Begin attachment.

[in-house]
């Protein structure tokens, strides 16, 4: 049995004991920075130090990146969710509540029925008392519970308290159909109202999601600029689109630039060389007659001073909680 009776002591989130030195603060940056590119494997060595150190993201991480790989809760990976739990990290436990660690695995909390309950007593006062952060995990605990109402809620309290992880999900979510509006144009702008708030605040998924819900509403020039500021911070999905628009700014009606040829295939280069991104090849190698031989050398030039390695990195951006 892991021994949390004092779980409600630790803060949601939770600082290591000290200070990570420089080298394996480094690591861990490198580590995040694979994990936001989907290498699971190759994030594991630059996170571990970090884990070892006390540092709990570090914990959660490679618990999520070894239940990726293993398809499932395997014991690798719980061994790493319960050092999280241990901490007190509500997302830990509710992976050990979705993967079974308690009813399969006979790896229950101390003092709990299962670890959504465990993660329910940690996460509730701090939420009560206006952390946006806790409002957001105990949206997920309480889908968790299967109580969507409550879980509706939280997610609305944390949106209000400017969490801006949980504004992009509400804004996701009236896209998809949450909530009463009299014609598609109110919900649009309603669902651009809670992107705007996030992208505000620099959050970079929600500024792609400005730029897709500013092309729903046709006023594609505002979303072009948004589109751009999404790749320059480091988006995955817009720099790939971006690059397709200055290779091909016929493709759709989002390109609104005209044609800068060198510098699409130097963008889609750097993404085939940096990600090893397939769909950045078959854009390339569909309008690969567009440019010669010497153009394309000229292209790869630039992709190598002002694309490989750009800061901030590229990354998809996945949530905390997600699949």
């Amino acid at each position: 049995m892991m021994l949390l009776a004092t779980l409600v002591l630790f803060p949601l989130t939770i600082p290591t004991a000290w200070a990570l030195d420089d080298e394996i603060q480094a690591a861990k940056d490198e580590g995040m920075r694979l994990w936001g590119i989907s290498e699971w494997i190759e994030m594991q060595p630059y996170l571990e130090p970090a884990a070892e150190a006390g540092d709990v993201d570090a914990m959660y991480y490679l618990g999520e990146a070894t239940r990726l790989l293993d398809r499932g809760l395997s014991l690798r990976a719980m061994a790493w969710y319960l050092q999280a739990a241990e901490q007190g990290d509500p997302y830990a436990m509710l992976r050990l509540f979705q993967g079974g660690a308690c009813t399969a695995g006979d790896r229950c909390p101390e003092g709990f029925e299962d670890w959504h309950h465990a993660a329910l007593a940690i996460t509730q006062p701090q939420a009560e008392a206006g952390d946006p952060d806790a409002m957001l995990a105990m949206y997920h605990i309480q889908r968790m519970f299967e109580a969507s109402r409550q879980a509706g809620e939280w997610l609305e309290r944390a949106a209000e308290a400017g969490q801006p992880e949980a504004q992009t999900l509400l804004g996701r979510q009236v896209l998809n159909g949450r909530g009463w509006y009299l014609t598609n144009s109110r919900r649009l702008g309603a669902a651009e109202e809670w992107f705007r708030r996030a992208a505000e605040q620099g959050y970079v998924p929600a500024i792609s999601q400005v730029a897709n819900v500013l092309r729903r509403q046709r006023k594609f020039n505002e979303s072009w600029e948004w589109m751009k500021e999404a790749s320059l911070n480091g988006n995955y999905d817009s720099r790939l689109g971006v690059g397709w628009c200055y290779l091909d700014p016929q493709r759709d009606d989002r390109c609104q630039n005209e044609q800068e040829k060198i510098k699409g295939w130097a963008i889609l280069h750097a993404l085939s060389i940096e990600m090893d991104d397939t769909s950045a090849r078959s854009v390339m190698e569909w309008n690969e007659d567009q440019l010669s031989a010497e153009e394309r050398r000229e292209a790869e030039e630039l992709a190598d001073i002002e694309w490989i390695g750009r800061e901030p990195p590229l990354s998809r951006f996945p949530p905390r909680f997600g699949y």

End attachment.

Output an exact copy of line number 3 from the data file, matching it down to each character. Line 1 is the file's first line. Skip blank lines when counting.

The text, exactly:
């Amino acid at each position: 049995m892991m021994l949390l009776a004092t779980l409600v002591l630790f803060p949601l989130t939770i600082p290591t004991a000290w200070a990570l030195d420089d080298e394996i603060q480094a690591a861990k940056d490198e580590g995040m920075r694979l994990w936001g590119i989907s290498e699971w494997i190759e994030m594991q060595p630059y996170l571990e130090p970090a884990a070892e150190a006390g540092d709990v993201d570090a914990m959660y991480y490679l618990g999520e990146a070894t239940r990726l790989l293993d398809r499932g809760l395997s014991l690798r990976a719980m061994a790493w969710y319960l050092q999280a739990a241990e901490q007190g990290d509500p997302y830990a436990m509710l992976r050990l509540f979705q993967g079974g660690a308690c009813t399969a695995g006979d790896r229950c909390p101390e003092g709990f029925e299962d670890w959504h309950h465990a993660a329910l007593a940690i996460t509730q006062p701090q939420a009560e008392a206006g952390d946006p952060d806790a409002m957001l995990a105990m949206y997920h605990i309480q889908r968790m519970f299967e109580a969507s109402r409550q879980a509706g809620e939280w997610l609305e309290r944390a949106a209000e308290a400017g969490q801006p992880e949980a504004q992009t999900l509400l804004g996701r979510q009236v896209l998809n159909g949450r909530g009463w509006y009299l014609t598609n144009s109110r919900r649009l702008g309603a669902a651009e109202e809670w992107f705007r708030r996030a992208a505000e605040q620099g959050y970079v998924p929600a500024i792609s999601q400005v730029a897709n819900v500013l092309r729903r509403q046709r006023k594609f020039n505002e979303s072009w600029e948004w589109m751009k500021e999404a790749s320059l911070n480091g988006n995955y999905d817009s720099r790939l689109g971006v690059g397709w628009c200055y290779l091909d700014p016929q493709r759709d009606d989002r390109c609104q630039n005209e044609q800068e040829k060198i510098k699409g295939w130097a963008i889609l280069h750097a993404l085939s060389i940096e990600m090893d991104d397939t769909s950045a090849r078959s854009v390339m190698e569909w309008n690969e007659d567009q440019l010669s031989a010497e153009e394309r050398r000229e292209a790869e030039e630039l992709a190598d001073i002002e694309w490989i390695g750009r800061e901030p990195p590229l990354s998809r951006f996945p949530p905390r909680f997600g699949y």